...If the Democrats had wanted an O'Connor, they should have spoken up in support of Miers and forced her nomination into committee, and onto the floor for a vote ... The Democrats have made a habit of opposing everything this president does or says. With Miers, it cost them.
Sad but true, I'm afraid - assuming Alito gets through (which he will).

It is possible to derail this nomination, but the Senate Democrats won't take the necessary steps to do so. They could, but they won't.

Sloppy seconds

I think this is actually pretty funny.
CBS White House correspondent John Roberts has apologized for saying this during today's gaggle time:

Roberts: "Scott, you said that- or the President said, repeatedly. that Harriet Miers was the best person for the job. So does that mean Alito is sloppy seconds, or what?

Roberts: "I apologize to anyone who took offense to my poor choice of words. I can assure you I meant none."
Almost as funny as Howard Dean's remark about playing 'hide the salami'.

Who's up for a bad joke about this being the scariest Halloween ever?

Bush nominates "Scalito" to the Supreme Court.

I'll have to look over his record before coming to any firm conclusions, but my initial reaction was that Democrats should have done more to try to get Harriet Miers through.


Looking forward

In news that will make Neil the Werewolf happy, there are signs that John Edwards is laying the groundwork, as they say, for a 2008 run for president.
Edwards works on possible bid in 2008


-He is traveling the country, trying to rally college students to the cause of fighting poverty in the U.S.

-He is presiding over a new poverty center at the University of North Carolina.

-He is laying the groundwork for a possible return to the political spotlight as a presidential candidate in 2008.

A little bit of all three was on his mind when he made a stop at Harvard's John F. Kennedy School of Government.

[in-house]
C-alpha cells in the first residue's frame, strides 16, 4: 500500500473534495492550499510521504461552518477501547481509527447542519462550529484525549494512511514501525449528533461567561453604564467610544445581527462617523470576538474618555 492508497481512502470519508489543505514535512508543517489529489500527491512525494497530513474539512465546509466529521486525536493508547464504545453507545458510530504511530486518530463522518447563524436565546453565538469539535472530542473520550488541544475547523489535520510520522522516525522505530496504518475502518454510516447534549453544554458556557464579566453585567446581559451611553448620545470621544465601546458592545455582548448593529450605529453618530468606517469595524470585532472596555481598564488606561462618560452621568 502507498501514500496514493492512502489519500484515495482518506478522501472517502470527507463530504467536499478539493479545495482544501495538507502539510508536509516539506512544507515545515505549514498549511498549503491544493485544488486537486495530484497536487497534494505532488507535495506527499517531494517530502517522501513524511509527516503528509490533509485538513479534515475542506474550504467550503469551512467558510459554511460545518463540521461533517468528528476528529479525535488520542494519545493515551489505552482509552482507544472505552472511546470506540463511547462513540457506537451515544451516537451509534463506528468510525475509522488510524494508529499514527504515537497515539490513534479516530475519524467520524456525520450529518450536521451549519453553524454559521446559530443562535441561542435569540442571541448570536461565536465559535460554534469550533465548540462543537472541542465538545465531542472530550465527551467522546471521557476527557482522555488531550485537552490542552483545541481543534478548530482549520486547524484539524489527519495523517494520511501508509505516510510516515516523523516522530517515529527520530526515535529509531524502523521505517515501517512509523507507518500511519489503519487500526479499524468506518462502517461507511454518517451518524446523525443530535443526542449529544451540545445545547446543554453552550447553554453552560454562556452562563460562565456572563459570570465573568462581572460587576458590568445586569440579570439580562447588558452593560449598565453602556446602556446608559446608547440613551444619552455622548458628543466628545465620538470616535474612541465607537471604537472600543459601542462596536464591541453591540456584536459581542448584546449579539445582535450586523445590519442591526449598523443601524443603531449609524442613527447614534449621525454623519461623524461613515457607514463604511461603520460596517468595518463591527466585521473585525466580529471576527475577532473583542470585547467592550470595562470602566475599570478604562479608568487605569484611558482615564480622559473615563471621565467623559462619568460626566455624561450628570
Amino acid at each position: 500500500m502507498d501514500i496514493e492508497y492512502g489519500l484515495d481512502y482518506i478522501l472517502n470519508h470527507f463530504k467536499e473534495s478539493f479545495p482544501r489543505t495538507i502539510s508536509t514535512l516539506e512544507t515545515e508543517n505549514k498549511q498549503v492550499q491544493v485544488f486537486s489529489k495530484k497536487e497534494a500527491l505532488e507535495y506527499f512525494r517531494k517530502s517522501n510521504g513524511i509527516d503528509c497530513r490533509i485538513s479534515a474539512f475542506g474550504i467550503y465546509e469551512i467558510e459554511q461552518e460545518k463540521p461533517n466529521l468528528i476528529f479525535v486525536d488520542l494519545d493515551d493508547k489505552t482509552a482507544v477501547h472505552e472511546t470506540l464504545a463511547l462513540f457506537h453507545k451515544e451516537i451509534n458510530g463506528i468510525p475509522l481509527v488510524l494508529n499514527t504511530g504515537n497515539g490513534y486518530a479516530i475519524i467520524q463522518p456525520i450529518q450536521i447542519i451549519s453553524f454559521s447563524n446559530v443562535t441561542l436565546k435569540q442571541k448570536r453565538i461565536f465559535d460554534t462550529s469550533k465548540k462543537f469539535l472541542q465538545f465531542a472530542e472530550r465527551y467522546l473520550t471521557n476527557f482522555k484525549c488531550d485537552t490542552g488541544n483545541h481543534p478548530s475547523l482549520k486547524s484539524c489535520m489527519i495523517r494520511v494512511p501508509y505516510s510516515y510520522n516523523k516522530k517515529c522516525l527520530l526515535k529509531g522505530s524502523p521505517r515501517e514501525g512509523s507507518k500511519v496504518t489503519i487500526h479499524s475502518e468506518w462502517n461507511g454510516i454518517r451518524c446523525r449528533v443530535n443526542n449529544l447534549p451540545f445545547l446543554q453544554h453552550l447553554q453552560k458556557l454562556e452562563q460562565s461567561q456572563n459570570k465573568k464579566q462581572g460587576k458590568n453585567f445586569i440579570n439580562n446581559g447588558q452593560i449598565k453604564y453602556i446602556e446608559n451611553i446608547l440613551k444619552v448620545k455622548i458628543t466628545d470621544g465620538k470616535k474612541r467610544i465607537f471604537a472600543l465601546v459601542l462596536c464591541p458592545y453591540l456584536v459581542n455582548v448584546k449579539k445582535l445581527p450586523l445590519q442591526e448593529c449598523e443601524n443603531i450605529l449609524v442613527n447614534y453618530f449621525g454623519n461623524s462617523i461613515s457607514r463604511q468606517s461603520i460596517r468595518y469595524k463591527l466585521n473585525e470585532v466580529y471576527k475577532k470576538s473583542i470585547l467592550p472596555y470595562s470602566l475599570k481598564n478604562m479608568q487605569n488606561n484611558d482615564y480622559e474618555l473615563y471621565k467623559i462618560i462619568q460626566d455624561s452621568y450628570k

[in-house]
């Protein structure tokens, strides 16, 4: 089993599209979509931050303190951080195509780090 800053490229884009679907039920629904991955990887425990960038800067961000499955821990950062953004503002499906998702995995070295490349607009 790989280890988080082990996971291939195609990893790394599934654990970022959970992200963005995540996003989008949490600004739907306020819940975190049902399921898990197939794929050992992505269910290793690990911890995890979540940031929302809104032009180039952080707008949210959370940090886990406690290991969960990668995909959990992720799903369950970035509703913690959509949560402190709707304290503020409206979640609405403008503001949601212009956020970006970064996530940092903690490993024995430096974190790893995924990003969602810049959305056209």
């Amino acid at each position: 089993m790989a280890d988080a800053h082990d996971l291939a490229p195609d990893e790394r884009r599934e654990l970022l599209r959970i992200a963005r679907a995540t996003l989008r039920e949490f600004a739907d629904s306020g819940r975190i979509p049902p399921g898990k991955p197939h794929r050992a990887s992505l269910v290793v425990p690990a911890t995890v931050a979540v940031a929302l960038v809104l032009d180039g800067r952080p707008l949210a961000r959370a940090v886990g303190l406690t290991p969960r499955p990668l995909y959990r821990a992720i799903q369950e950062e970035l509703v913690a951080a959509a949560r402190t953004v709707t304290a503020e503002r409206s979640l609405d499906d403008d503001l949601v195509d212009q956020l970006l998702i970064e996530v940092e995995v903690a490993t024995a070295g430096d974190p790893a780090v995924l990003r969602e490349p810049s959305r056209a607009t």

"I'm in a very forward-looking, positive state of mind," said Edwards, while hundreds of students began to assemble in a nearby common. "I mean, being able to take on a big cause in a really serious way is an extraordinary thing."


Edwards is focused on poverty, a theme that emerged from his childhood as a son of a mill worker. It was the basis for his stump speech about the "two Americas" he saw emerging as the wealthy pulled away from the less fortunate.

"When I saw up close what was happening to them, honestly I remember thinking to myself, man, given my personal background, without a little luck, I could be in the same place a lot of these people are," Edwards said.

Hurricane Katrina, he believes, opened the rest of the country's eyes to the plight of the hidden poor in places such as Louisiana, Mississippi and Alabama.

"The hard question is will that window of opportunity stay open or will it close?" Edwards said. "I think whether it stays open depends on whether we have people like these college students who take it on as a cause."

Altruism aside, the poverty work also provides Edwards a platform to maintain his political viability.

He spoke this year at the annual steak fry organized by Democratic Sen. Tom Harkin in first caucus state Iowa.

Also, Edwards has avoided making the pledge that Sen. Joe Lieberman, D-Conn., made after he and presidential nominee Al Gore lost the 2000 race to Republicans George W. Bush and Dick Cheney: Edwards refuses to declare that he will forgo his own White House bid in 2008 if Kerry decides to run again.
There is much I like about Edwards; I especially appreciate his unabashedly populist approach to politics.

His response to the Iraq war remains an issue, though. Edwards voted with the majority (and with fellow presidential possibilities John Kerry and Hillary Clinton) to give Bush the authority to invade. This is bad enough, but wouldn't be as much of a problem if he would come out against the war now, and in no uncertain terms, or admit that he regretted his vote, as Kerry did recently. But to my knowledge, he hasn't done these things.

Of course, Iraq could cease to be an issue by 2008, though that wouldn't be my prediction. If the war is still going on, though, I imagine any candidate who's not unambiguously opposed to it will have a tough time in the primaries (which is not to say they couldn't still prevail).